We’ve been using Google Fiber in the #KCSV for a few months now, and the speeds are pretty sick. However, long before Google started laying dark fiber and lighting up the village, Chattanooga was kicking it on the Internet @ 1Gbps. Several years ago, the EPB built a smart grid connecting over 160,000 homes with fiber, offering them packages for Internet speeds from 25Mbps to 1Gbps. This made Chattanooga one of the first gigabit cities in America.
When Google chose Kansas City as the first city to receive it’s fiber services, we quickly joined Chattanooga and the growing list of gigabit enabled cities around the world. One of the first things we did when we came online was do a Google Fiber speedtest to a server based in downtown Kansas City (about 5 miles from the village). It clocked in at 941.65Mbps download and 943.28Mbps upload. Not too shabby.
That’s cool and all, but what about REAL WORLD speedtest results? What kind of speeds can we see when one gigabit city connects to another gigabit city? Thankfully, the EPB has a speedtest server which lets us find out. Normally, they limit speedtests to their server to a maximum of 100Mbps, but they kindly removed the restrictions for us by whitelisting our IP address.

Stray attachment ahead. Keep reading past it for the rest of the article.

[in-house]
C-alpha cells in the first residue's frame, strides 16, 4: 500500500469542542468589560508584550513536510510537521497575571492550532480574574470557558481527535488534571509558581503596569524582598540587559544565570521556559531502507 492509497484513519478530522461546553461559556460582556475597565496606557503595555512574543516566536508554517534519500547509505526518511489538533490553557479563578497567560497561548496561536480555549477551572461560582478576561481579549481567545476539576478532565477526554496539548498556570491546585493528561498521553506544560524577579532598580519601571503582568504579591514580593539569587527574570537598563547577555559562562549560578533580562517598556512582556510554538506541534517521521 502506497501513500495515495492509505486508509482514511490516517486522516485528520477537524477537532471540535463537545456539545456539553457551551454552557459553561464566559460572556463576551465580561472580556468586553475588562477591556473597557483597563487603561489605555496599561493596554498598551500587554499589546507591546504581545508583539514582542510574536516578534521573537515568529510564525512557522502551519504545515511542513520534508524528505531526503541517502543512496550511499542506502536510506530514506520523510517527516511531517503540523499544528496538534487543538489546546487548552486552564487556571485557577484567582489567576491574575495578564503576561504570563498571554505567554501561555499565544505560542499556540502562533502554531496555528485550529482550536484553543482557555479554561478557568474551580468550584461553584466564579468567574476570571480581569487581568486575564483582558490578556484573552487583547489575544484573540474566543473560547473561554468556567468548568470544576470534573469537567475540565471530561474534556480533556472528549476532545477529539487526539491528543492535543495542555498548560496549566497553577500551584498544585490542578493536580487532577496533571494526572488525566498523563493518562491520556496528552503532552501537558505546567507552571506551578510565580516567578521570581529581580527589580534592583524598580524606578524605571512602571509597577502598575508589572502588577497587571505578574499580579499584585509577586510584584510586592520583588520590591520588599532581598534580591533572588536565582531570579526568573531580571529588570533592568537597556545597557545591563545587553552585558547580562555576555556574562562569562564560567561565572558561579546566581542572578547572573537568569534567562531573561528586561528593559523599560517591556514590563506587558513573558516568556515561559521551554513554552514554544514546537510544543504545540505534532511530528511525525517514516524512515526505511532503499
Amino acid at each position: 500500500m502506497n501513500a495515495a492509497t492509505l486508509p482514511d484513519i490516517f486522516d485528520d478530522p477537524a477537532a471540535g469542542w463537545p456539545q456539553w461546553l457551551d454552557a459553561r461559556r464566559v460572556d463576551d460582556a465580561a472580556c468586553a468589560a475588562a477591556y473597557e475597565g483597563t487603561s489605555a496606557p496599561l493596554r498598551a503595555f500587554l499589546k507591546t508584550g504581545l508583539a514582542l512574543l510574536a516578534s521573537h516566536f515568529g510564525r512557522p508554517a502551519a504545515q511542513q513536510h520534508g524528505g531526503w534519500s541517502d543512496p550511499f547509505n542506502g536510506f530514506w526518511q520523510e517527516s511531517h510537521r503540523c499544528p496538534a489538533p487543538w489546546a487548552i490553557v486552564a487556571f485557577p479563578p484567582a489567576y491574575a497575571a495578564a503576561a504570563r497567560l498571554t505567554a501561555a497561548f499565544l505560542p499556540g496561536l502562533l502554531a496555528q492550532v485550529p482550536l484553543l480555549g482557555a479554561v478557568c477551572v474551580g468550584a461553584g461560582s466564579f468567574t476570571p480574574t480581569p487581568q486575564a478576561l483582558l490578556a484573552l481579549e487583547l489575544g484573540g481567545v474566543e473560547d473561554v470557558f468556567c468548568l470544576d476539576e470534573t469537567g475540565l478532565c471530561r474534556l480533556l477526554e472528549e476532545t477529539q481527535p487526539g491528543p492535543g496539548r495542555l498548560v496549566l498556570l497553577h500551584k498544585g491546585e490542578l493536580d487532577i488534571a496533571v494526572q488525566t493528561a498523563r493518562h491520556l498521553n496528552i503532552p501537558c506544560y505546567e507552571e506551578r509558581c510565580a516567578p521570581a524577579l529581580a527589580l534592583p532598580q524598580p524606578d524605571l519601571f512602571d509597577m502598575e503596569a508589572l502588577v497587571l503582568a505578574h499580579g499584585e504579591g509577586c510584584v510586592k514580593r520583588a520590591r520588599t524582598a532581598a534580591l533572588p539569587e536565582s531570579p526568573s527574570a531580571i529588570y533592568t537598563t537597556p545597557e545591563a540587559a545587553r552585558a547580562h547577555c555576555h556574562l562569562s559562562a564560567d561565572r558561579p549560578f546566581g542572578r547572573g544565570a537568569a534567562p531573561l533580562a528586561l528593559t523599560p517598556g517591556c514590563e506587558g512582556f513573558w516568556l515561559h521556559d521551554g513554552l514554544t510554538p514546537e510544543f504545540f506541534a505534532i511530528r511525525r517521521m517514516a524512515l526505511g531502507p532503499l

On a sunny April day in the #KCSV, we fired off a speedtest from Kansas City (Google Fiber) to Chattanooga (EPB) and here are the results: 490Mbps download and 193Mbps upload. Also, not too shabby.
Now, what’s next for us to do? While we’re busy thinking about that, why don’t you tell us what YOU would do with a gigabit Internet connection. We love ideas from fellow entrepreneurs, geeks, technologists and thought leaders.